Recently, the American Academy of Pediatrics released new guidelines about kids in rear-facing car seats. Rachel Dawkins, M.D., from Johns Hopkins All Children’s Hospital explains the changes.
True or False: Only babies should be rear facing
False! The American Academy of Pediatrics has said for the past few years that children should remain facing backward at least until 2 years old. The new guidelines change the recommendation to “as long as possible” until the child outgrows his or her convertible car seat and changes to a booster seat. The new recommendation means that some kids should be riding backward facing beyond 2 years old.
True or False: Children are safer rear facing
True! Because kids have big heads proportional to their body, they are at higher risk for neck and spine injuries when forward facing during a crash. In Europe, they’ve been keeping kids backward facing much longer than we have in the United States. Death or serious injury to children in accidents is rare in Europe when compared to the United States.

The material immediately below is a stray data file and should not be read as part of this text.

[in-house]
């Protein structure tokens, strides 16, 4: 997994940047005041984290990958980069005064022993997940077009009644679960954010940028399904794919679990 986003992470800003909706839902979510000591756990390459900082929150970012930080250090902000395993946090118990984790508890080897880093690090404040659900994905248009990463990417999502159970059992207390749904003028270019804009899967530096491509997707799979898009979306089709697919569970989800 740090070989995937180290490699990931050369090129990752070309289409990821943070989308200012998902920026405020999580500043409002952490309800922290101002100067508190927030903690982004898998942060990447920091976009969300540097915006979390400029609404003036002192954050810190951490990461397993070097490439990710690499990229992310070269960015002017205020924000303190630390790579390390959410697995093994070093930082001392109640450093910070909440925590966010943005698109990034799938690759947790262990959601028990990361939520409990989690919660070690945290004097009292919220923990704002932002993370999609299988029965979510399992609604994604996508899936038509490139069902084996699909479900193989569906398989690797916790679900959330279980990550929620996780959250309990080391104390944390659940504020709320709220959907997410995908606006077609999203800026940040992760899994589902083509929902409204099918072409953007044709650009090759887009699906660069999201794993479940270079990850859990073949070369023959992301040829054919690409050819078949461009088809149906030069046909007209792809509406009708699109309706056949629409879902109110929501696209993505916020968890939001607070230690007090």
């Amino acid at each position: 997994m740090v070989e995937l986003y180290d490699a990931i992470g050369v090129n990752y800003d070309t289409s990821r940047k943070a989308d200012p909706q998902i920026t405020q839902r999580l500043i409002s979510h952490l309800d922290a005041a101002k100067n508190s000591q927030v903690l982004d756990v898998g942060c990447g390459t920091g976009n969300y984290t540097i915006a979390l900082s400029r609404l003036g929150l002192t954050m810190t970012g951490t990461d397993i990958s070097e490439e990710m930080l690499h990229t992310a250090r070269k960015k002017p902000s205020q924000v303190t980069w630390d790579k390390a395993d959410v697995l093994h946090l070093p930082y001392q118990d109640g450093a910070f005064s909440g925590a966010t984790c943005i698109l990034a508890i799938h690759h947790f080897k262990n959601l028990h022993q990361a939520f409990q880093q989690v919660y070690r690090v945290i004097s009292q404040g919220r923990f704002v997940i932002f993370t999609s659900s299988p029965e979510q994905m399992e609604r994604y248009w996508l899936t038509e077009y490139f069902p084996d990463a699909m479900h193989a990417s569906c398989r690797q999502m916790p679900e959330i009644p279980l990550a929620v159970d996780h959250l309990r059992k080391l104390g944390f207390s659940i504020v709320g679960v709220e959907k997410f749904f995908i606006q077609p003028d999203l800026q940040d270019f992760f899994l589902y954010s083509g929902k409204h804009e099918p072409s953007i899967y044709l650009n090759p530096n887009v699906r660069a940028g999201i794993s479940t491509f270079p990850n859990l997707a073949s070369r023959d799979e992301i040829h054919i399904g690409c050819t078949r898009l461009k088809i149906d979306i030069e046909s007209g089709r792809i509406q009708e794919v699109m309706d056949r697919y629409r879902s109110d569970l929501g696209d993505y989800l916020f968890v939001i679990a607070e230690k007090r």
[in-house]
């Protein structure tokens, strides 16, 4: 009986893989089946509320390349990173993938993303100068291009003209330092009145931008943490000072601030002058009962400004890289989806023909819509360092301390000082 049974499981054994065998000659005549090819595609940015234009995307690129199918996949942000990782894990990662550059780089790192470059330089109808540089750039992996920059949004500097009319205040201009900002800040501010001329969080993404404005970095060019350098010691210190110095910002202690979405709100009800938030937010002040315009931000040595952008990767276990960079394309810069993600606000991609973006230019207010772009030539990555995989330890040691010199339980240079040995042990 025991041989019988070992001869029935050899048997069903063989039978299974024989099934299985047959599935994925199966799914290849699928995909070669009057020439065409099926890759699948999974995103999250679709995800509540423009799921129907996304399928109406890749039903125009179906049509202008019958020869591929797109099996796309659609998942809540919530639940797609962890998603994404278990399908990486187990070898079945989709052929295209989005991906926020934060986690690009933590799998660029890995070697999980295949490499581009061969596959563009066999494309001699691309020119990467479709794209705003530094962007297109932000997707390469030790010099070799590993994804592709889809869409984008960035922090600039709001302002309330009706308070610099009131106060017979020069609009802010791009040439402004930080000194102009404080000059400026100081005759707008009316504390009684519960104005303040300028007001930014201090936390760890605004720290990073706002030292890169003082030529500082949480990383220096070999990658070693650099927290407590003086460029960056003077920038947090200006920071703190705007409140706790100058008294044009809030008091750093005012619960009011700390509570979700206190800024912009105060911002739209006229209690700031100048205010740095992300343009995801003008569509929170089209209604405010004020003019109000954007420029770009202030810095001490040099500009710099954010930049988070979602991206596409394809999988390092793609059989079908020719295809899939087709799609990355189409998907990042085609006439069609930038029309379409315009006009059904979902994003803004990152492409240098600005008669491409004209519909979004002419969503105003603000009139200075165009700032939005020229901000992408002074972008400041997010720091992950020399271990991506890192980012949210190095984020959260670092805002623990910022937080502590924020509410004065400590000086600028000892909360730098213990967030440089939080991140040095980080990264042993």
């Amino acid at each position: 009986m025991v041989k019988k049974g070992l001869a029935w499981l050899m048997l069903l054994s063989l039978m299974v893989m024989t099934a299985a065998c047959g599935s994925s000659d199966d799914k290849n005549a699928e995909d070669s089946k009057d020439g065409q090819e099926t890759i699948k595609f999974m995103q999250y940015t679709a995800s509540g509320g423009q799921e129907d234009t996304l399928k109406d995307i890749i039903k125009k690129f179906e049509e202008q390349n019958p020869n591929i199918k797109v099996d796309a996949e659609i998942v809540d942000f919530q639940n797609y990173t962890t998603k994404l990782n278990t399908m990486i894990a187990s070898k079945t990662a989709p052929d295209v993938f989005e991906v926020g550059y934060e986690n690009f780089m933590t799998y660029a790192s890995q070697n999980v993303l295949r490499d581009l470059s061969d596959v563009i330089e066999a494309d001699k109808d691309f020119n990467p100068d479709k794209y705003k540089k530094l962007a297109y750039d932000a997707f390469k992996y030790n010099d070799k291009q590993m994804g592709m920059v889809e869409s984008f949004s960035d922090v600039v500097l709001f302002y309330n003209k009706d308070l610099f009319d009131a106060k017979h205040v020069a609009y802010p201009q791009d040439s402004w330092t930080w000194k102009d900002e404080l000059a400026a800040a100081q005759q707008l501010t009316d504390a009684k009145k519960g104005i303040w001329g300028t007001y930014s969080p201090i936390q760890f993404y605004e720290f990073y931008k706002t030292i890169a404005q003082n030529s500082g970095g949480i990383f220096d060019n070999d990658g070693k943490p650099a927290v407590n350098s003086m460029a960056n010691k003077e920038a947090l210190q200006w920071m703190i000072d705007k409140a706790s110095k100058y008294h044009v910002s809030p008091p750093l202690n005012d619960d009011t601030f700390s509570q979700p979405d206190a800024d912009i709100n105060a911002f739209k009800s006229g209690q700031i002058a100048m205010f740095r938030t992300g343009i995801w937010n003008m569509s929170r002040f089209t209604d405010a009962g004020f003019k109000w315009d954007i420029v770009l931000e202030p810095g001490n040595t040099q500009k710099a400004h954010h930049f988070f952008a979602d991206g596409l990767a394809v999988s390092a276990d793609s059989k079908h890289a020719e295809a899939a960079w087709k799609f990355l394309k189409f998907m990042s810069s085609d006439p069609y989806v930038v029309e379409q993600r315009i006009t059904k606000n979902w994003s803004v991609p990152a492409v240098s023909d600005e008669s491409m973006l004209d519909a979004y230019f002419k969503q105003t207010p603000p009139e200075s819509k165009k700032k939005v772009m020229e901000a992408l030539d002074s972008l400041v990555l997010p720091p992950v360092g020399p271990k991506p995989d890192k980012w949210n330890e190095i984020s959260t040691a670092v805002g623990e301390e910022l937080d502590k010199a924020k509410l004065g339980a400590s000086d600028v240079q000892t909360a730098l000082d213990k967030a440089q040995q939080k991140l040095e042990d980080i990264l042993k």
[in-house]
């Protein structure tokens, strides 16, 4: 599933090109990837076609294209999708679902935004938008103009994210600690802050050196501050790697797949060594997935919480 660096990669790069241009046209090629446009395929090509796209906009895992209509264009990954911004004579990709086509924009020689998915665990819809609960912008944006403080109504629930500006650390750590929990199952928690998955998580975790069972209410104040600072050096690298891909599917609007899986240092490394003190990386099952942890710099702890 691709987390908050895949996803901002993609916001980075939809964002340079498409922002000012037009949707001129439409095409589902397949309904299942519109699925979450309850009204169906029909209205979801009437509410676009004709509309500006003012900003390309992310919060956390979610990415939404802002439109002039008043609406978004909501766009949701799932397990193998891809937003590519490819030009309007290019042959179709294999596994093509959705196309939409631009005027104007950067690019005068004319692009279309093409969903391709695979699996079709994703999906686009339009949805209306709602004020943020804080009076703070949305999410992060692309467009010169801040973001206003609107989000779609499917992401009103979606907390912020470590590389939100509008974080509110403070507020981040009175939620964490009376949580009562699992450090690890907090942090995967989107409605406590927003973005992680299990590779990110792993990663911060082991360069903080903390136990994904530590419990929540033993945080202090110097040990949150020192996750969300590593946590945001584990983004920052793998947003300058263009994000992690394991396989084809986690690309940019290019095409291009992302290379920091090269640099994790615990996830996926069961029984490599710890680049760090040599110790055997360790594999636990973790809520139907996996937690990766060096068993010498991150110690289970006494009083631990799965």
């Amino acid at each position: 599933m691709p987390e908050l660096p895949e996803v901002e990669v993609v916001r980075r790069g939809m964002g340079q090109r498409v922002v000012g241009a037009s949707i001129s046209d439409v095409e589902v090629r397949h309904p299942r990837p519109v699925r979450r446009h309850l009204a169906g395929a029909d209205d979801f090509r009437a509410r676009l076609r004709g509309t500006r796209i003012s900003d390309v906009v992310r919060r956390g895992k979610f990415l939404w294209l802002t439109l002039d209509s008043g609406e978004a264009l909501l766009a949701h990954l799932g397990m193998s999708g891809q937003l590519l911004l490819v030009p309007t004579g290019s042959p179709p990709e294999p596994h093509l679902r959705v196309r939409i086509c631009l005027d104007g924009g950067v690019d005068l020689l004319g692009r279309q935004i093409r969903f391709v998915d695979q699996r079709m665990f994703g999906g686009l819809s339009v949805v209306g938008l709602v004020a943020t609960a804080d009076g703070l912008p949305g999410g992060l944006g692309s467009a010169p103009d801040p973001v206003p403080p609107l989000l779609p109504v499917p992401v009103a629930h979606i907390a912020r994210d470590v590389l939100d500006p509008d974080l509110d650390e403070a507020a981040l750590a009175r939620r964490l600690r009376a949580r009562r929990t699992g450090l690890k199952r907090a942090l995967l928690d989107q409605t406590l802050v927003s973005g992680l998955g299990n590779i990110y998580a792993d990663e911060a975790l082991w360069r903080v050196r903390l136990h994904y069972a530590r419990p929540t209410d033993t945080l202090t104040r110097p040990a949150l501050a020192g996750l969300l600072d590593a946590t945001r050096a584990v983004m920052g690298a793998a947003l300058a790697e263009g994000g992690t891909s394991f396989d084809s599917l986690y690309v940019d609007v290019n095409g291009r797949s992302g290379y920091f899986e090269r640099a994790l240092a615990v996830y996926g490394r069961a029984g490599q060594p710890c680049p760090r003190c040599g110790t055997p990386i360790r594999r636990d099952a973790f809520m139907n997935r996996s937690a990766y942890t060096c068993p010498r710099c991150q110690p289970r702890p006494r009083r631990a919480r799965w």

True or False: Kids’ legs are too long to be seated facing backward in the car after age 1
False! This is the most common concern I hear from parents. We all know kids are flexible. Most toddlers have no problem putting their own feet in their mouth. Children can bend their legs easily and find a comfortable position. Sitting rear facing will not hurt a child’s growth or cause joint pain.
True or False: School-age children should be in a booster seat until they are at least 4 feet, 9 inches.
True! Most people are unaware that school-age children need to be restrained in a booster seat until they are 4 feet, 9 inches. This might mean that kids as old as 12 might still need a booster seat. These seats help position the seatbelt properly. Kids younger than 13 should also always ride in the backseat of the car.
Visit HopkinsAllChildrens.org/carseats to find more information on car seat classes and car seat checks.
This information was shared on WTVT-TV’s Doc on Call segment, which is aimed at helping parents learn more about children’s health issues. The segment airs each Monday morning on Good Day Tampa Bay.